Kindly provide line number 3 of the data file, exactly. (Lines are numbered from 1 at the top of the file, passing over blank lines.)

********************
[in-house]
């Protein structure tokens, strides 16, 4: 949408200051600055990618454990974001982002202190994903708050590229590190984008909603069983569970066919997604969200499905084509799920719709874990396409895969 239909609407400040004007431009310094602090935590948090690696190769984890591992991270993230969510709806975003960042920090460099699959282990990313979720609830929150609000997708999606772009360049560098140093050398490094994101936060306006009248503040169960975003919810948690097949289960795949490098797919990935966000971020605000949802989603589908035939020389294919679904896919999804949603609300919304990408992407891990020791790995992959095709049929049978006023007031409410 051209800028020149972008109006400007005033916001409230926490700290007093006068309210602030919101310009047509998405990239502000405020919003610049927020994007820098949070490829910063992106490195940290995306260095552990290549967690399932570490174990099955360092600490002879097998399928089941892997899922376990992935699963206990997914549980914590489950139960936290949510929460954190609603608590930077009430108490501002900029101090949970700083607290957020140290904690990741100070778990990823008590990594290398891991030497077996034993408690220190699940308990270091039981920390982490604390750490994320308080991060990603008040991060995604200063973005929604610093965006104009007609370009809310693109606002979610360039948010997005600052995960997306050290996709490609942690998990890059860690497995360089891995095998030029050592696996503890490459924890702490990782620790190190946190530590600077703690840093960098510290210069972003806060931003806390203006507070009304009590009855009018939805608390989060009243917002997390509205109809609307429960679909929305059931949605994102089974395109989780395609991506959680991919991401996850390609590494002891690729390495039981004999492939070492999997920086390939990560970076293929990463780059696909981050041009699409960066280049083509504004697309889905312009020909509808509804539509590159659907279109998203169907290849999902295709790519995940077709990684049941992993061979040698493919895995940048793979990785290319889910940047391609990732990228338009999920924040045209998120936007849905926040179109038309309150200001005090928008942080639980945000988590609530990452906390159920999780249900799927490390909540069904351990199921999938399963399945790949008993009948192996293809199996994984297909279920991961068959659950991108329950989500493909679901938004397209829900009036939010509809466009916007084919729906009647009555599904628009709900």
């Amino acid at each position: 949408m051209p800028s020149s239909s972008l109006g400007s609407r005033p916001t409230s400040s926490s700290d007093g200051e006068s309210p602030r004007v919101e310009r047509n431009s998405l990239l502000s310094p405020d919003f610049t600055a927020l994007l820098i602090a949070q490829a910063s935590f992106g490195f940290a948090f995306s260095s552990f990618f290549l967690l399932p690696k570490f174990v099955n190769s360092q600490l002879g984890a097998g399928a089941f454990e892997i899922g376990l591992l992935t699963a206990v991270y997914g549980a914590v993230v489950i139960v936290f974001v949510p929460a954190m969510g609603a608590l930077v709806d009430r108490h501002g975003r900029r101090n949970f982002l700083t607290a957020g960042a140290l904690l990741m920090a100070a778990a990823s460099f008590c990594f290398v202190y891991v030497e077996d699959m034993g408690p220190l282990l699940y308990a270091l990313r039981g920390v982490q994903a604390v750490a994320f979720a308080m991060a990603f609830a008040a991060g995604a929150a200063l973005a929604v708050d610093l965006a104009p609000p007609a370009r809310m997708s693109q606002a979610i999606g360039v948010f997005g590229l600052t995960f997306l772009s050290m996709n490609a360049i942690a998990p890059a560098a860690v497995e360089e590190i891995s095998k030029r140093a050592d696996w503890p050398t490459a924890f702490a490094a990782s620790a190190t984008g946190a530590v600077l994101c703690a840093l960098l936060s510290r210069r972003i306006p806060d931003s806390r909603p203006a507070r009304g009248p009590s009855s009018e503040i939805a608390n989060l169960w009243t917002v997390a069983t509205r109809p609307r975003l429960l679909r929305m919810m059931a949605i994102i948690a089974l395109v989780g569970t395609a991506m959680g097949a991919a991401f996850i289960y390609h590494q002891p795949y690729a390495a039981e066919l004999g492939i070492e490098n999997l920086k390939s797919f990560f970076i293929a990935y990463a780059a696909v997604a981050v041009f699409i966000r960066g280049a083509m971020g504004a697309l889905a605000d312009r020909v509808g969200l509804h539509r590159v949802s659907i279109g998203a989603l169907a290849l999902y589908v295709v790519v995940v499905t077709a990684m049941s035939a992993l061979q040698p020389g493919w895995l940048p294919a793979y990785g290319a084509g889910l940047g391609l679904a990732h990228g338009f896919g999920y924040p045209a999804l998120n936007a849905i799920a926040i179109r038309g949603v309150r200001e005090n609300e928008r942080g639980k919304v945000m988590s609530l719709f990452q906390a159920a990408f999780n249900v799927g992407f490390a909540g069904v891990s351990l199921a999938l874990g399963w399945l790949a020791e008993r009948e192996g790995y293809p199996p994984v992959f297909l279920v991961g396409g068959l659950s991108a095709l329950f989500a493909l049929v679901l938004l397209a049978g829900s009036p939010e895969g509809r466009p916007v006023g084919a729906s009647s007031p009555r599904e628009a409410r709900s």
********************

């Amino acid at each position: 949408m051209p800028s020149s239909s972008l109006g400007s609407r005033p916001t409230s400040s926490s700290d007093g200051e006068s309210p602030r004007v919101e310009r047509n431009s998405l990239l502000s310094p405020d919003f610049t600055a927020l994007l820098i602090a949070q490829a910063s935590f992106g490195f940290a948090f995306s260095s552990f990618f290549l967690l399932p690696k570490f174990v099955n190769s360092q600490l002879g984890a097998g399928a089941f454990e892997i899922g376990l591992l992935t699963a206990v991270y997914g549980a914590v993230v489950i139960v936290f974001v949510p929460a954190m969510g609603a608590l930077v709806d009430r108490h501002g975003r900029r101090n949970f982002l700083t607290a957020g960042a140290l904690l990741m920090a100070a778990a990823s460099f008590c990594f290398v202190y891991v030497e077996d699959m034993g408690p220190l282990l699940y308990a270091l990313r039981g920390v982490q994903a604390v750490a994320f979720a308080m991060a990603f609830a008040a991060g995604a929150a200063l973005a929604v708050d610093l965006a104009p609000p007609a370009r809310m997708s693109q606002a979610i999606g360039v948010f997005g590229l600052t995960f997306l772009s050290m996709n490609a360049i942690a998990p890059a560098a860690v497995e360089e590190i891995s095998k030029r140093a050592d696996w503890p050398t490459a924890f702490a490094a990782s620790a190190t984008g946190a530590v600077l994101c703690a840093l960098l936060s510290r210069r972003i306006p806060d931003s806390r909603p203006a507070r009304g009248p009590s009855s009018e503040i939805a608390n989060l169960w009243t917002v997390a069983t509205r109809p609307r975003l429960l679909r929305m919810m059931a949605i994102i948690a089974l395109v989780g569970t395609a991506m959680g097949a991919a991401f996850i289960y390609h590494q002891p795949y690729a390495a039981e066919l004999g492939i070492e490098n999997l920086k390939s797919f990560f970076i293929a990935y990463a780059a696909v997604a981050v041009f699409i966000r960066g280049a083509m971020g504004a697309l889905a605000d312009r020909v509808g969200l509804h539509r590159v949802s659907i279109g998203a989603l169907a290849l999902y589908v295709v790519v995940v499905t077709a990684m049941s035939a992993l061979q040698p020389g493919w895995l940048p294919a793979y990785g290319a084509g889910l940047g391609l679904a990732h990228g338009f896919g999920y924040p045209a999804l998120n936007a849905i799920a926040i179109r038309g949603v309150r200001e005090n609300e928008r942080g639980k919304v945000m988590s609530l719709f990452q906390a159920a990408f999780n249900v799927g992407f490390a909540g069904v891990s351990l199921a999938l874990g399963w399945l790949a020791e008993r009948e192996g790995y293809p199996p994984v992959f297909l279920v991961g396409g068959l659950s991108a095709l329950f989500a493909l049929v679901l938004l397209a049978g829900s009036p939010e895969g509809r466009p916007v006023g084919a729906s009647s007031p009555r599904e628009a409410r709900s």